In Xinhua, U.S. President Joe Biden announced Monday evening that al-Qaeda leader Ayman al-Zawahiri had been killed in a drone strike in Kabul, Afghanistan over the weekend.
“I authorized a precision strike that would remove him from the battlefield,” Biden said in live remarks from the Blue Room Balcony at the White House. “There were no civilian casualties.”
Al-Zawahiri, 71, became head of al-Qaeda in 2011 after its longtime leader Osama bin Laden was shot and killed by U.S. forces in Abbottabad, Pakistan during a raid.
Biden’s announcement came nearly a year after the U.S. military completed a withdrawal from Afghanistan that it invaded in response to the 9/11 terrorist attacks carried out in 2001 by al-Qaeda operatives against targets on American soil, which killed nearly 3,000 people.
“He was deeply involved in the planning of 9/11,” Biden said of al-Zawahiri. “He coordinated al-Qaeda’s branches and all around the world, including setting priorities for providing operational guidance that called for and inspired attacks against U.S. targets.”
A senior administration official briefed reporters that the drone strike was conducted in Kabul on Sunday morning with hellfire missiles that targeted and killed al-Zawahiri, who was standing on the balcony of a safe house.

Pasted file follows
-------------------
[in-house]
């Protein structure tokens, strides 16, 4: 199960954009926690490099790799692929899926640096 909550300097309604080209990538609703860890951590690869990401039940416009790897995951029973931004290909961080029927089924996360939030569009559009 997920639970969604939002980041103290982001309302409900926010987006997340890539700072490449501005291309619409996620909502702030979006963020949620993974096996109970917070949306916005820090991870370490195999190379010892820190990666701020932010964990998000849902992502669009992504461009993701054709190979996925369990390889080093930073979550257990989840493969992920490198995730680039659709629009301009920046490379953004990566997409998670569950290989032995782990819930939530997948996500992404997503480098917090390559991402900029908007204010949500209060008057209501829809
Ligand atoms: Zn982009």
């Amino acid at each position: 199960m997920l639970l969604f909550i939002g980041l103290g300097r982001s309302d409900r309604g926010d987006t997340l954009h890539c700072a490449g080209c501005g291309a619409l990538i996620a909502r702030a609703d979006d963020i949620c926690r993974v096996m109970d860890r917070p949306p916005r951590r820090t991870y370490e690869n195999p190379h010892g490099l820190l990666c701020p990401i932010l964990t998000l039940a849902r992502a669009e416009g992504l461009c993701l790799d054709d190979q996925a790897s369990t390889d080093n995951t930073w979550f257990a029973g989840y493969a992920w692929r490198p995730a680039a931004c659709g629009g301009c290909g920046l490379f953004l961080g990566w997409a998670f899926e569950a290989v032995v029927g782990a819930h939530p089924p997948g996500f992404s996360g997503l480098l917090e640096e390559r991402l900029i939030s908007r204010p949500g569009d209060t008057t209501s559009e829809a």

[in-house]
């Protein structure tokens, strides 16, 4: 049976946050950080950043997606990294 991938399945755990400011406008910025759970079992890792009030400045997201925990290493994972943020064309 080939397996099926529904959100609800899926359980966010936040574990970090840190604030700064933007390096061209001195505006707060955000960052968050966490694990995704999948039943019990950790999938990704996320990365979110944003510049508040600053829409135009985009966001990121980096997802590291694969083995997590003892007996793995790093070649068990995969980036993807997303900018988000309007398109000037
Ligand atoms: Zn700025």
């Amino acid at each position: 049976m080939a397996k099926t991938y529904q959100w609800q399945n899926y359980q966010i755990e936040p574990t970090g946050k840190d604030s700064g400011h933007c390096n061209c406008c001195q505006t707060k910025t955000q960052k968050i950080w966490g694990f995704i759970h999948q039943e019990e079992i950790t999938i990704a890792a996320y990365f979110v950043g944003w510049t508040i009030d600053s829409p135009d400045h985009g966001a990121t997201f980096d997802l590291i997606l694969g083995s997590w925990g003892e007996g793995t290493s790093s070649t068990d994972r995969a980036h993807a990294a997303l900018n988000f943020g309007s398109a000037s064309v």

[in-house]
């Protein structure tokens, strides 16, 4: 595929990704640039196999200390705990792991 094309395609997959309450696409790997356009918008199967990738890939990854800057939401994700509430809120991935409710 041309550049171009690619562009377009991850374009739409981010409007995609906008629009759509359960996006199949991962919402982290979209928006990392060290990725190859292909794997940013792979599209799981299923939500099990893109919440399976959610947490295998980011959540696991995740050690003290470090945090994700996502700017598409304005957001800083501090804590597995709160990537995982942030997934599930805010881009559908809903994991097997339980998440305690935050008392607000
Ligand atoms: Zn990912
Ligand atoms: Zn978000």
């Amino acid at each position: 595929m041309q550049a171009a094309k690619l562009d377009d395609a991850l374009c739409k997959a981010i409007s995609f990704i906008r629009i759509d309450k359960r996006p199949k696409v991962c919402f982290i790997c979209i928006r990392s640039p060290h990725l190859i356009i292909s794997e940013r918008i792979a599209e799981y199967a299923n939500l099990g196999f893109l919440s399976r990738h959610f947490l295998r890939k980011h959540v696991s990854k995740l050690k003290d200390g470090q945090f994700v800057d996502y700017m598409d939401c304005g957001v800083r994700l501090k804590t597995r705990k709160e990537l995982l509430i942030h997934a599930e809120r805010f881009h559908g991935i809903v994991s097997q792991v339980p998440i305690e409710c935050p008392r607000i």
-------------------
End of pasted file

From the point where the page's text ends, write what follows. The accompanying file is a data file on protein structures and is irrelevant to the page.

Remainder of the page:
Preparation for the operation was said to have taken months. Biden gave the final authorization on July 25 while quarantined at the White House due to a COVID-19 infection, according to the official.
Over 929,000 people have died in the post-9/11 wars due to direct war violence, and several times as many due to the reverberating effects of war, showed figures from the Costs of War Project at Brown University.
The U.S. federal price tag for the post-9/11 wars is over 8 trillion U.S. dollars, which have also been accompanied by violations of human rights and civil liberties in the United States and abroad, the project found.